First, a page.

Three Marvin Ridge High students attend Winthrop honors band clinic
Band directors from more than 60 high schools across the Southeast submitted applications for their school’s top performers, hoping they’d get to participate in Winthrop University’s annual Invitational Honors Band Clinic.
This year, this prestigious program invited three students from Waxhaw’s Marvin Ridge High School, one for his second trip.
Sophomore Jordan Laird, junior Michael Kitson and senior Charles “Charlie” Summerlin traveled to Rock Hill, S.C., last week for the two-day clinic, where they auditioned for positions in one of two bands and rehearsed as part of a masterclass with well-known guest conductors. The clinic culminated in a concert.
Held by Winthrop University’s Music Department since 1981, the Invitational Honors Band Clinic draws high school students from the Carolinas, Virginia, Tennessee and Georgia.
Marvin Ridge Band Director Keith James said his three students have shown a steady progression in musical skills and, just as importantly, a “winning attitude.”
James has had an opportunity to observe his students in a variety of venues, including the classroom, performances in ensembles and in all-state bands. “All of these students have made efforts to further their musical careers,” he noted.
The youngest member representing Marvin Ridge, Laird played piano in elementary school but joined her middle-school band with hopes of playing the saxophone. Her mother, a clarinet player, influenced her to try the clarinet. Laird never looked back.
“I have no regrets about sticking with the clarinet,” she said recently. Upon entering high school, Laird joined the Union Symphony Youth Orchestra, which provided additional opportunities to study and perform.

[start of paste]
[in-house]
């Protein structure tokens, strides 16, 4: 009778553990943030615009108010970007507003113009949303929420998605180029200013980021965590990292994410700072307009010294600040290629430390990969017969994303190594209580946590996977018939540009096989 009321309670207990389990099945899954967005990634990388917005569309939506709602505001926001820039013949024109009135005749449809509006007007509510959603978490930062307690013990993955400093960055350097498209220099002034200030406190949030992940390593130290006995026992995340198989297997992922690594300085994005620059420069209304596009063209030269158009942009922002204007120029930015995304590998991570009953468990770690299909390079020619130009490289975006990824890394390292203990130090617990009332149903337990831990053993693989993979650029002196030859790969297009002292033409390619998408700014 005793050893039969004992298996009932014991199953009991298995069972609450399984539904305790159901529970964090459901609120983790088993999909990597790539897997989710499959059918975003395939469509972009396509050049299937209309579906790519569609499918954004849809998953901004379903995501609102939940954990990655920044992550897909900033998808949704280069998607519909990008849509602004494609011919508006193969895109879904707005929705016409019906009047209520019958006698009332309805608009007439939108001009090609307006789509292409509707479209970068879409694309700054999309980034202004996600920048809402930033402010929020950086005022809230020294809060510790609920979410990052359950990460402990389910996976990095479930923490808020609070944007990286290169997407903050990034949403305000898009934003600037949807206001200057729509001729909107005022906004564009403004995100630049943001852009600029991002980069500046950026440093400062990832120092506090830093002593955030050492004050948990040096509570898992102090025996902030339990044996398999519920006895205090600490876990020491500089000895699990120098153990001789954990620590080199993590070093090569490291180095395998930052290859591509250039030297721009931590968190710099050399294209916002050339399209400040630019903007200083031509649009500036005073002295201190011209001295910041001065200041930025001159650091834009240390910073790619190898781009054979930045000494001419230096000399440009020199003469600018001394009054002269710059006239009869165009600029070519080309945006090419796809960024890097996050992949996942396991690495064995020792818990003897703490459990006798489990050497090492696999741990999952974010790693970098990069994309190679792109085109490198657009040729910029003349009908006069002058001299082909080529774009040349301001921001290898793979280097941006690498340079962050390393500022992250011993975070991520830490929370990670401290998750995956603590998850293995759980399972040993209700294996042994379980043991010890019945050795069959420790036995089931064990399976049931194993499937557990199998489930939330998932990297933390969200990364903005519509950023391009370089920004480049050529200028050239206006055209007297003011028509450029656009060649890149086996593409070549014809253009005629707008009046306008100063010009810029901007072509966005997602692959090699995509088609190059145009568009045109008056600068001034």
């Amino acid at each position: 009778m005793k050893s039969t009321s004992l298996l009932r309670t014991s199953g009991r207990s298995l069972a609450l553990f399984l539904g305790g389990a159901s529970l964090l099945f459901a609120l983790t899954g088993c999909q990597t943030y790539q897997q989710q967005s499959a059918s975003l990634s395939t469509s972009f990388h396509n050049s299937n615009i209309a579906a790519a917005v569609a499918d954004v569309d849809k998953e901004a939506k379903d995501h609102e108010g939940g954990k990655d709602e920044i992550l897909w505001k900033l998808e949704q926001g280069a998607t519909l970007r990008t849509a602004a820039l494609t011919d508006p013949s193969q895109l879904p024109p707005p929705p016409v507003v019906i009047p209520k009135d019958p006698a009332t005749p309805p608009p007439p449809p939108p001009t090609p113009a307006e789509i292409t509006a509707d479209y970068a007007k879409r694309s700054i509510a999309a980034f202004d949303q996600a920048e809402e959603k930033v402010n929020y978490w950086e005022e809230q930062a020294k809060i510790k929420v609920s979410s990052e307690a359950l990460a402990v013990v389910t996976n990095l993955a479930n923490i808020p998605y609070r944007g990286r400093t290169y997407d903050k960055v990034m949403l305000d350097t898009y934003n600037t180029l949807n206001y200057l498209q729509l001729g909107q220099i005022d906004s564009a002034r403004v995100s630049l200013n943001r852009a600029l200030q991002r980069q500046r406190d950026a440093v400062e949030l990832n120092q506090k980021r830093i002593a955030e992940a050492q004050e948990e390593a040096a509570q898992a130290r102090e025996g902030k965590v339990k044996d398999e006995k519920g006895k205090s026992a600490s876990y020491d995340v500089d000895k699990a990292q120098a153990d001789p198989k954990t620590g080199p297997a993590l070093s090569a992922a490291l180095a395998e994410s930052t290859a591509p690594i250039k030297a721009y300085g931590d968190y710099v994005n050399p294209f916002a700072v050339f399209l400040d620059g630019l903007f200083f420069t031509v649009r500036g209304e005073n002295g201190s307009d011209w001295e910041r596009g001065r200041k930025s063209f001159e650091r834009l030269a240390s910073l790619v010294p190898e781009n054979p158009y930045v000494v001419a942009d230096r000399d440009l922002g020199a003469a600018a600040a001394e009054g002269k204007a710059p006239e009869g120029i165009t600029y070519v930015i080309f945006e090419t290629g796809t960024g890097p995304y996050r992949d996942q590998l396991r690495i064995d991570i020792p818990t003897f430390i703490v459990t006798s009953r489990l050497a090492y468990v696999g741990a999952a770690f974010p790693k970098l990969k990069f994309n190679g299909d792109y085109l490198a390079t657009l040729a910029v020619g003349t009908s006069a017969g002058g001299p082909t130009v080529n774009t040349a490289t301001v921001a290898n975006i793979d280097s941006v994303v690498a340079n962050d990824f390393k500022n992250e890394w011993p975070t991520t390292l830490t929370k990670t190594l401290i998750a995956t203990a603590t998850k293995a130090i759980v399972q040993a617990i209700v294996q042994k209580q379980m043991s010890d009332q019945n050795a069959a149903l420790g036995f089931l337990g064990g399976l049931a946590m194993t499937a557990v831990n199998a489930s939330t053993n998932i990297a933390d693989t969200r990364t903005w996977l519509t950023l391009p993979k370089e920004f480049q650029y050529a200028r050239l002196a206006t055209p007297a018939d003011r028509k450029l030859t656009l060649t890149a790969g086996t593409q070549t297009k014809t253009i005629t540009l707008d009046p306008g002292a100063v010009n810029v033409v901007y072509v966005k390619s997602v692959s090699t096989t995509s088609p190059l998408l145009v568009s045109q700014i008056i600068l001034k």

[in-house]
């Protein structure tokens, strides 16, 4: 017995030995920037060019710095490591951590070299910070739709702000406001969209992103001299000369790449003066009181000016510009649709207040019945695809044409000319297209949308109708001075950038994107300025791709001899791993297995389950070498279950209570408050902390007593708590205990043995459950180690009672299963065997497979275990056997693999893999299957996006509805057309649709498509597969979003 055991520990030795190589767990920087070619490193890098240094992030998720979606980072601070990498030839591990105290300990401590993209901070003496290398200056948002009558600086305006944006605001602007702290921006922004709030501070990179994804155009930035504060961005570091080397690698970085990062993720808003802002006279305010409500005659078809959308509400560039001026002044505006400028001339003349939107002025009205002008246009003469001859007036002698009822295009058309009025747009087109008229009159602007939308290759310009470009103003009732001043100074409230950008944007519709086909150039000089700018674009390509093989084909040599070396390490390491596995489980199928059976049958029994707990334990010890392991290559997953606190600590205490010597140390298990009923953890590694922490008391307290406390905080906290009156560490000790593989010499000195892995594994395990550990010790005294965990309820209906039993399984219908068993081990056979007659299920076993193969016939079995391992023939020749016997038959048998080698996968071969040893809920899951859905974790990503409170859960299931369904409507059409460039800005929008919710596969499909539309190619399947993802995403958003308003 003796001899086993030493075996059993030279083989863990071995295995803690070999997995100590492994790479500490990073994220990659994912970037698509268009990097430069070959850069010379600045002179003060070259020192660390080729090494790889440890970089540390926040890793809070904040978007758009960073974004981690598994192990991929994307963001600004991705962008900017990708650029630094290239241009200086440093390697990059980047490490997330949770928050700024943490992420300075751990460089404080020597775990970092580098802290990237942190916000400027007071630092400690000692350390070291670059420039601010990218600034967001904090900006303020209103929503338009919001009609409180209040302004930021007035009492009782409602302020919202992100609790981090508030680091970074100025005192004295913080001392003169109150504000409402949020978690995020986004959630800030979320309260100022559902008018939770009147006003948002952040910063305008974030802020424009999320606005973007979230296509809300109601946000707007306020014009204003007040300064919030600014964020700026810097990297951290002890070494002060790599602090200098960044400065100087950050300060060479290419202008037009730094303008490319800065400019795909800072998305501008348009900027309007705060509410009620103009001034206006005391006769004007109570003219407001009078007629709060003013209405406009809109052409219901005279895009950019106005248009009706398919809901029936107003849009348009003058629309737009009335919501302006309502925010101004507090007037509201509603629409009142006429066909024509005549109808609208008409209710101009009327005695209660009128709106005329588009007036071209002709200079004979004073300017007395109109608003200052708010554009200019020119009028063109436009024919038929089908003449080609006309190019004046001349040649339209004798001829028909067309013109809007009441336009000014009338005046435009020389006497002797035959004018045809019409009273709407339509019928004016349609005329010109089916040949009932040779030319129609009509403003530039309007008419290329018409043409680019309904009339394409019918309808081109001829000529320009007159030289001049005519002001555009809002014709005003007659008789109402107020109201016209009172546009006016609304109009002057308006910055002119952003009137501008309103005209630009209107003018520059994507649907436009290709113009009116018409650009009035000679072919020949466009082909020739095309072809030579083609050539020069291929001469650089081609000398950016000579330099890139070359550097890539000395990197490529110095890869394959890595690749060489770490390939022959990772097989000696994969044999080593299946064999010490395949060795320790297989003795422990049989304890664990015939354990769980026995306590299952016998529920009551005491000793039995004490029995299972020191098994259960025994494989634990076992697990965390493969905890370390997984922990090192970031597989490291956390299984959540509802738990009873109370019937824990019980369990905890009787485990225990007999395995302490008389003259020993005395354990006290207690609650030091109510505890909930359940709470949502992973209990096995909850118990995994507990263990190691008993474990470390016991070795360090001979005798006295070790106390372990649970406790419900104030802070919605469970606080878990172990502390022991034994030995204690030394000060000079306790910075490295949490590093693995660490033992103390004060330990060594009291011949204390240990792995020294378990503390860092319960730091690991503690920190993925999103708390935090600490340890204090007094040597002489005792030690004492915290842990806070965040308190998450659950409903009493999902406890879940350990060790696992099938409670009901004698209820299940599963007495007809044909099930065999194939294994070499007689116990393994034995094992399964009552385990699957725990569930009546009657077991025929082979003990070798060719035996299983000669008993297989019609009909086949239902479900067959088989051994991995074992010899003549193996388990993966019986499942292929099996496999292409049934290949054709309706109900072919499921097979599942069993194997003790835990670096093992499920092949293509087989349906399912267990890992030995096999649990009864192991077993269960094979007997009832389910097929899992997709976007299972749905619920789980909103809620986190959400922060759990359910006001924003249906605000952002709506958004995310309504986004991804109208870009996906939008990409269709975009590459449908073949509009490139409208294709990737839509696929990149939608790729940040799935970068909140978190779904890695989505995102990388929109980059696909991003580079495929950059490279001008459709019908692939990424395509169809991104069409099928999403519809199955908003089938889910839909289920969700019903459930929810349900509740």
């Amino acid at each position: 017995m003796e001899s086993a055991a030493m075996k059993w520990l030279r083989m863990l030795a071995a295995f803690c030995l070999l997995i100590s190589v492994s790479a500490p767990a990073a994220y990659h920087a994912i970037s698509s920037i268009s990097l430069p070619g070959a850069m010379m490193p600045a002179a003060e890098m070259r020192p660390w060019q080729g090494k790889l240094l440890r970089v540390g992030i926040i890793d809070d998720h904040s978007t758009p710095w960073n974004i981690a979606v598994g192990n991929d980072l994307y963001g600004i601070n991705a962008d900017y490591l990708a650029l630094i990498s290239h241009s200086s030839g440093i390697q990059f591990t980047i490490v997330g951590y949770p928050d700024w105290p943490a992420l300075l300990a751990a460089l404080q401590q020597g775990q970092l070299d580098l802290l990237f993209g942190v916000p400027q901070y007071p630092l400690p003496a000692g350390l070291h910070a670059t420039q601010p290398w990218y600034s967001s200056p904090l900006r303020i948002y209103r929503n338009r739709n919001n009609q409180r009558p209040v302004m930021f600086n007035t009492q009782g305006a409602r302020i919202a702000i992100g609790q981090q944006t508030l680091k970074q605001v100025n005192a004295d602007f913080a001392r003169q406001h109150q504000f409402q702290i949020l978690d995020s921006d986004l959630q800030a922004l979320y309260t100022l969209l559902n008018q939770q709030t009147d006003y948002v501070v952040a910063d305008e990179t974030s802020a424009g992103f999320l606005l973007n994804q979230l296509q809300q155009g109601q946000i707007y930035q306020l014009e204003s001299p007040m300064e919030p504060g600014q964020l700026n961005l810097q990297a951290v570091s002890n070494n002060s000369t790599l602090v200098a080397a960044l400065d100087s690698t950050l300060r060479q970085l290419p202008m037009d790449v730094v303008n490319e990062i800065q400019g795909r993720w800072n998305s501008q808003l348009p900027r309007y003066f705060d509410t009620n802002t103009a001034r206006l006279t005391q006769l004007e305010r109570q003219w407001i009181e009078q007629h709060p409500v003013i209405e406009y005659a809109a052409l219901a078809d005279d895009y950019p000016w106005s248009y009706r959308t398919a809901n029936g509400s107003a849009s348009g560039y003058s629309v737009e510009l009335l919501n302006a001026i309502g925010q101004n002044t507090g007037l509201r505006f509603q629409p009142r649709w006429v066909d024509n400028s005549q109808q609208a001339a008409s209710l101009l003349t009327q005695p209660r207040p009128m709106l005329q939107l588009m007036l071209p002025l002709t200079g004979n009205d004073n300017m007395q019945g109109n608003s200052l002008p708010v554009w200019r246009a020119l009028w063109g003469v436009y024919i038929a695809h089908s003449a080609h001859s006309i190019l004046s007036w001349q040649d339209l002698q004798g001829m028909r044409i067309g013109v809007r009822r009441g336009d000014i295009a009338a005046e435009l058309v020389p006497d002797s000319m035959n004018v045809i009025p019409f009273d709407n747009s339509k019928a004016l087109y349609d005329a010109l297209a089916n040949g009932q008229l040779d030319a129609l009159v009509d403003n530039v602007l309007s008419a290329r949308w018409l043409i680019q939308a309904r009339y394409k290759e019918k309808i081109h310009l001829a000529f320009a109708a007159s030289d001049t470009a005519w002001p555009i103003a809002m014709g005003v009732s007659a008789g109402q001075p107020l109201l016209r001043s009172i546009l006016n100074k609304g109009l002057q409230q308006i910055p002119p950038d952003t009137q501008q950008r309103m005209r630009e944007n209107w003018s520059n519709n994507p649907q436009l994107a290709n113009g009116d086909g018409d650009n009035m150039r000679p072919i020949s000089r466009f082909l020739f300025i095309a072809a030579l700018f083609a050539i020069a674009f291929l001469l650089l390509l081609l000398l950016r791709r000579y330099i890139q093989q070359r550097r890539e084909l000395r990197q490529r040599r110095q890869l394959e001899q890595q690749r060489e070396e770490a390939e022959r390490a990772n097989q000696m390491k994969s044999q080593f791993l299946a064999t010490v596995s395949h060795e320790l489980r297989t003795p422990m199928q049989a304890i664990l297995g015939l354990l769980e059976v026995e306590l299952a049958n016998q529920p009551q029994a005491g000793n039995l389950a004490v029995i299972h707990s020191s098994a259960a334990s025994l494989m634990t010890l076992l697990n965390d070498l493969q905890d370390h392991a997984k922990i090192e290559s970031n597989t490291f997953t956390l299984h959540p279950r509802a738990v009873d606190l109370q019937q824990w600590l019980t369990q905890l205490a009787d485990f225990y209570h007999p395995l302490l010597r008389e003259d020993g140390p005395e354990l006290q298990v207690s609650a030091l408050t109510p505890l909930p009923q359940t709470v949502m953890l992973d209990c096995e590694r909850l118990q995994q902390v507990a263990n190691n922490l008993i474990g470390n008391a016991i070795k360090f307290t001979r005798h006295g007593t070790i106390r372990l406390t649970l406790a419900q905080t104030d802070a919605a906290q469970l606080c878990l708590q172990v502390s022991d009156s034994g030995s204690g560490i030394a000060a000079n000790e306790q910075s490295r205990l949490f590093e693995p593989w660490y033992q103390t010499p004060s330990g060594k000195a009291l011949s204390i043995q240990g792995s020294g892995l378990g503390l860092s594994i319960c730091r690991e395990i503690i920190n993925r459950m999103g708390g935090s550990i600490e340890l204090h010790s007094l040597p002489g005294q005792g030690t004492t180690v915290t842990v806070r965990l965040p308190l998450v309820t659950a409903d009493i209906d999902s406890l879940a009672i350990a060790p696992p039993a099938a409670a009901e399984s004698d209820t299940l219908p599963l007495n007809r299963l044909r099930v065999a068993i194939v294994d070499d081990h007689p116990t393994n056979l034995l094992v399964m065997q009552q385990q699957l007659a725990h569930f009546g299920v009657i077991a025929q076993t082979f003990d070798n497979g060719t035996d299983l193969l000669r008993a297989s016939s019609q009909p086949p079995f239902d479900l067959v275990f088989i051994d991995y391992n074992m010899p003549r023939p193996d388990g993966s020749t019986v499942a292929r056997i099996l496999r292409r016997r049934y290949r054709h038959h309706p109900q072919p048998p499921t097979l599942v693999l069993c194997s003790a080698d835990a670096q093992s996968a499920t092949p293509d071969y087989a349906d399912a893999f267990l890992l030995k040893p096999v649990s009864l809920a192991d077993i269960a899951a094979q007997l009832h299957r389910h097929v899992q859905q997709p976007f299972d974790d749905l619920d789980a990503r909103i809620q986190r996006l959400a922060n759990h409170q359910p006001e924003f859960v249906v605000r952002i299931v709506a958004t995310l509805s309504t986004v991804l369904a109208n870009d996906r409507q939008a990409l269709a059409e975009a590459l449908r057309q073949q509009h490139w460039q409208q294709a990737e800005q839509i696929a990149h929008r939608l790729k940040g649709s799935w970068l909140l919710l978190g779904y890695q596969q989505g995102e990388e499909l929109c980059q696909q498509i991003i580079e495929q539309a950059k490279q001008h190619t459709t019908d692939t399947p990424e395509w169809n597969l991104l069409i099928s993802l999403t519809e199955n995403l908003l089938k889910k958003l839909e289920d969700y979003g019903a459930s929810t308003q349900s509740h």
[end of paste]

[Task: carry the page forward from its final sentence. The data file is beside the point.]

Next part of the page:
“It was great to meet kids with similar musical interests,” she said about the Winthrop honors band clinic. A highlight was the opportunity to play band music at “a whole other level.”
Like Laird, Kitson also played the piano since elementary school and had dreams of playing another instrument before switching to the tuba, where he has made his mark. “I started out playing the trombone in sixth grade because it was the only one with a slide,” Kitson recalled. “I switched to the tuba in seventh grade because I really stunk at the trombone.”
Kitson thoroughly enjoyed the trip to Winthrop, and judges selected him to participate in the clinic’s top band. He described the music as more challenging and enjoyed playing with a group of students performing for the same purpose.
“They all wanted to play music and play it well,” he said.
While Summerlin will no doubt continue to play the clarinet on the side following high school graduation, he doesn’t plan, at this point, to continue formal musical studies in college. He was less nervous about traveling to Winthrop this year, since clinic officials picked him to participate last year.
Similar to Kitson and Laird, Summerlin wanted to play another instrument when he joined band in middle school. “I wanted to play the sax, and sixth-graders must play the clarinet before they are allowed to play the sax,” he explained. Turns out he liked the clarinet and was pretty good, an exciting revelation for him since Summerlin had no previous musical training at the time.
Summerlin, nevertheless, enjoyed his second time around. “People are really focused on the music,” he said, “and get the chance to play music at a level like nothing they get to experience at school.”